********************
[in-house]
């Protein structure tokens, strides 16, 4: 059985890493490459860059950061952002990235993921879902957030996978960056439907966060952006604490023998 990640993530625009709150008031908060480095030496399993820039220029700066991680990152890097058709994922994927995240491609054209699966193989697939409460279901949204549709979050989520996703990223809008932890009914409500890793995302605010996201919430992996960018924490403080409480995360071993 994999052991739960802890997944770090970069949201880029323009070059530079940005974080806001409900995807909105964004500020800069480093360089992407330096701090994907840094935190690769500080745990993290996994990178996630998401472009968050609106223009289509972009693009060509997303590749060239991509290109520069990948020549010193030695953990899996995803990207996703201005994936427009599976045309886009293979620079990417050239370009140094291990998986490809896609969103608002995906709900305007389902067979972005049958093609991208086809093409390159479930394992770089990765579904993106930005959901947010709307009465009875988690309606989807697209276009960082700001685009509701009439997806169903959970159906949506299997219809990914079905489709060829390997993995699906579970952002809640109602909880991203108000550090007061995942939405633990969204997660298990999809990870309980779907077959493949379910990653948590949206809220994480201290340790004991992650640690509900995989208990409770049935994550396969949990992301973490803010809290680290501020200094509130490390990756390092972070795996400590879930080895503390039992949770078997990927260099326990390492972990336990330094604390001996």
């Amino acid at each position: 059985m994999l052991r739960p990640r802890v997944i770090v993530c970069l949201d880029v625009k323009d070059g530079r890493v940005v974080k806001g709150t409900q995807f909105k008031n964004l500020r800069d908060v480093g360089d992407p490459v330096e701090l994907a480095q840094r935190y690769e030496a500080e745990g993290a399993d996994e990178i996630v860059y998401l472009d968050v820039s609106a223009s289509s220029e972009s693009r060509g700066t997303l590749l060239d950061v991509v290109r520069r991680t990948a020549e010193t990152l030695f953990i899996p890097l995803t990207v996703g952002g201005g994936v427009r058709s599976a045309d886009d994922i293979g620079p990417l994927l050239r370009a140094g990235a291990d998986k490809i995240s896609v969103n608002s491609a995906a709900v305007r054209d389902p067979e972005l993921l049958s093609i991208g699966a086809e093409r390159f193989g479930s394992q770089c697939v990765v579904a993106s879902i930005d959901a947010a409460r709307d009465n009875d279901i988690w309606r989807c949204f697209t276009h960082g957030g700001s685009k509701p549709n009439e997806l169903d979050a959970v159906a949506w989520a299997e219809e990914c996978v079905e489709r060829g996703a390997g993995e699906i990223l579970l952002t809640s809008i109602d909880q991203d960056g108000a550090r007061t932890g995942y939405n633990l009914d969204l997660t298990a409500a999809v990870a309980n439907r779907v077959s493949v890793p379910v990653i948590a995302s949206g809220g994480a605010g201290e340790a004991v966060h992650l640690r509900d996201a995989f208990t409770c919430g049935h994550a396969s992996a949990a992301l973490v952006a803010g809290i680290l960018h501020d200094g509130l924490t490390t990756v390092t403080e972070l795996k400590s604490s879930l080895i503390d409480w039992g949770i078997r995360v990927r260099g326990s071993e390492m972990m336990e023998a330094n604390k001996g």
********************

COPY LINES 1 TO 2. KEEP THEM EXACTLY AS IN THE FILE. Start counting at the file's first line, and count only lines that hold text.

[in-house]
């Protein structure tokens, strides 16, 4: 059985890493490459860059950061952002990235993921879902957030996978960056439907966060952006604490023998 990640993530625009709150008031908060480095030496399993820039220029700066991680990152890097058709994922994927995240491609054209699966193989697939409460279901949204549709979050989520996703990223809008932890009914409500890793995302605010996201919430992996960018924490403080409480995360071993 994999052991739960802890997944770090970069949201880029323009070059530079940005974080806001409900995807909105964004500020800069480093360089992407330096701090994907840094935190690769500080745990993290996994990178996630998401472009968050609106223009289509972009693009060509997303590749060239991509290109520069990948020549010193030695953990899996995803990207996703201005994936427009599976045309886009293979620079990417050239370009140094291990998986490809896609969103608002995906709900305007389902067979972005049958093609991208086809093409390159479930394992770089990765579904993106930005959901947010709307009465009875988690309606989807697209276009960082700001685009509701009439997806169903959970159906949506299997219809990914079905489709060829390997993995699906579970952002809640109602909880991203108000550090007061995942939405633990969204997660298990999809990870309980779907077959493949379910990653948590949206809220994480201290340790004991992650640690509900995989208990409770049935994550396969949990992301973490803010809290680290501020200094509130490390990756390092972070795996400590879930080895503390039992949770078997990927260099326990390492972990336990330094604390001996």